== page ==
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Material handling system grows with molder

May 15, 2001

6 Min Read
Material handling system grows with molder

When Spectrum Plastics Molding Resources (Ansonia, CT) began approaching suppliers for a centralized resin conveying and drying system, one of its goals was a system that would allow continual upgrades and enhancements over time as business needs grew. However, the custom molder of small medical, electronics, and consumer products soon found itself at a crossroads, struggling to find a supplier that could fulfill its needs. Eventually, one company did step up with a solution and today Spectrum is still reaping the benefits of a journey that first began eight years ago.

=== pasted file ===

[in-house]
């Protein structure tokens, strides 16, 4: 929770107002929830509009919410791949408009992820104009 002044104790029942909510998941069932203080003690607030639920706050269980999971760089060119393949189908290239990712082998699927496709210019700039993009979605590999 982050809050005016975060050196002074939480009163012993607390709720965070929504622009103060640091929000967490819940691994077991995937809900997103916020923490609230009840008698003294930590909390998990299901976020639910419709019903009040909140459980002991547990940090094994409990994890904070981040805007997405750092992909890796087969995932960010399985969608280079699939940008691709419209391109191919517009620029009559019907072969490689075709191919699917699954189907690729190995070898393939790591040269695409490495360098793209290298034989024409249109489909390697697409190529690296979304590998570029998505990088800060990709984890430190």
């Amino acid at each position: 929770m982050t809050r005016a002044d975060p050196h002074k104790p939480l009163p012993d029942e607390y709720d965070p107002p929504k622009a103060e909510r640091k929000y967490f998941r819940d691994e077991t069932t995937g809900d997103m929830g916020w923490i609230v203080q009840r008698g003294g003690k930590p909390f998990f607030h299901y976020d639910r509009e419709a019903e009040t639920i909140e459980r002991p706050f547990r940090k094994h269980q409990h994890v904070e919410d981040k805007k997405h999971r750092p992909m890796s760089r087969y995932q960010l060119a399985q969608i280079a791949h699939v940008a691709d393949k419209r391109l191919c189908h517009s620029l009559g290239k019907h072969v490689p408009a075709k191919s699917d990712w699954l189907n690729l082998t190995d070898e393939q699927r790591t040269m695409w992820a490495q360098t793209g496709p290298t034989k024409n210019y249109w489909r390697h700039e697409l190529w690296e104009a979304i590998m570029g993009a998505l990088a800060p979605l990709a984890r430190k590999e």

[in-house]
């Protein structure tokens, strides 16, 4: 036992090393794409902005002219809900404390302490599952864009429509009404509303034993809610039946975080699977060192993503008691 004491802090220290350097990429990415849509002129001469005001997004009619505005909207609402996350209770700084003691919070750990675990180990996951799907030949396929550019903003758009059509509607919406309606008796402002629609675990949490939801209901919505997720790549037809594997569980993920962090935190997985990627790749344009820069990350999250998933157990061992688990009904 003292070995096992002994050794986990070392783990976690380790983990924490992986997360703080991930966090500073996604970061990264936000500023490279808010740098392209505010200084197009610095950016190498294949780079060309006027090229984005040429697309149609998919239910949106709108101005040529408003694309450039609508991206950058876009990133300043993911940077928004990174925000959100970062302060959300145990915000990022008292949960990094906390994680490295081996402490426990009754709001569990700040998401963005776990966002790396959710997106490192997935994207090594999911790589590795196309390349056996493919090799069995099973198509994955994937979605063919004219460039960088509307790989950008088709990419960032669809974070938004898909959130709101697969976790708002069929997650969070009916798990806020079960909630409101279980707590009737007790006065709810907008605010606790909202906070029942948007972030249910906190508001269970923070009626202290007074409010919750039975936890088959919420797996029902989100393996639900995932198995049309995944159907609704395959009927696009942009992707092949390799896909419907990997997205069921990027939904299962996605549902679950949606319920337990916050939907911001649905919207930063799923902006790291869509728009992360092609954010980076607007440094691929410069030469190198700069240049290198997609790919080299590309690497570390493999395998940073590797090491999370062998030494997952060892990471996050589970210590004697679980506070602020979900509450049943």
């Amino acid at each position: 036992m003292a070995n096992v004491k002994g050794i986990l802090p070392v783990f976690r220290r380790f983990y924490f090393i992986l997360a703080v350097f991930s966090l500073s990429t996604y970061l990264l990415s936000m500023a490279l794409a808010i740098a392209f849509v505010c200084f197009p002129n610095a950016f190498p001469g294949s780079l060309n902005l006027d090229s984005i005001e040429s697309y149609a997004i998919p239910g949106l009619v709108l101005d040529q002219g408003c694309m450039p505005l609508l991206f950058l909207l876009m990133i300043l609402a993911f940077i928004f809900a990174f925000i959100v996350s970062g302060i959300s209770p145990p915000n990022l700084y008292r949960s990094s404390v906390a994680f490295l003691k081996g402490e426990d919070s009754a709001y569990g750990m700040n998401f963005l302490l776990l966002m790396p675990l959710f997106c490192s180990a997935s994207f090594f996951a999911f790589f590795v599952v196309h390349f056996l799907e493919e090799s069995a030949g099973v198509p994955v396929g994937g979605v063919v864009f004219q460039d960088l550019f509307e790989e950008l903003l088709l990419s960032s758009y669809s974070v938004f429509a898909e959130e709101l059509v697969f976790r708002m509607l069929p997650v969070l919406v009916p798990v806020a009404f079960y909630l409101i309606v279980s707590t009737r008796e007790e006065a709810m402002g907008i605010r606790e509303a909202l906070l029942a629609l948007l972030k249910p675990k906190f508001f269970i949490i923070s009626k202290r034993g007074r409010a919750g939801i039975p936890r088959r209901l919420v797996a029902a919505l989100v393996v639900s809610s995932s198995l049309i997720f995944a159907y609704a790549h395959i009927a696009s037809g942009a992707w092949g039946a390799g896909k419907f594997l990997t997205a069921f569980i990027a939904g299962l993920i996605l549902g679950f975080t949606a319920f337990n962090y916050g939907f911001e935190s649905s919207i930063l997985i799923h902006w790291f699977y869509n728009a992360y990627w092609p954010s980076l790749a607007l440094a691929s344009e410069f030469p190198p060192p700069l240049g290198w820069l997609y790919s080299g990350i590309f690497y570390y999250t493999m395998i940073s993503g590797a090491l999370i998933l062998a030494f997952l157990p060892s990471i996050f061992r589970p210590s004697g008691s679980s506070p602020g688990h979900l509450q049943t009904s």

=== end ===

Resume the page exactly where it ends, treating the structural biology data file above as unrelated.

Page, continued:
"We wanted to upgrade our system for efficiency of use, as well as to get a better quality of dried product from the high-tech engineering materials we were using," says Ed Flaherty, vp of manufacturing and engineering at Spectrum. Specifically, he says the company, which at the time had 60 employees and 47 presses, was looking for a small-footprint material handling system that could reduce energy consumption and maintain precise dryness throughout the entire system. 

Spectrum was initially unsuccessful finding a drying equipment supplier for several reasons, according to Flaherty. One is that Spectrum uses small shot sizes that consume only 3 lb/hr; at that time suppliers were not accustomed to dealing with multiple hoppers that have small volumes of per-hour capacity. "Usually, manufacturers centrally dry in 200- to 500-lb hoppers, but we were talking about a 60-lb hopper," Flaherty explains.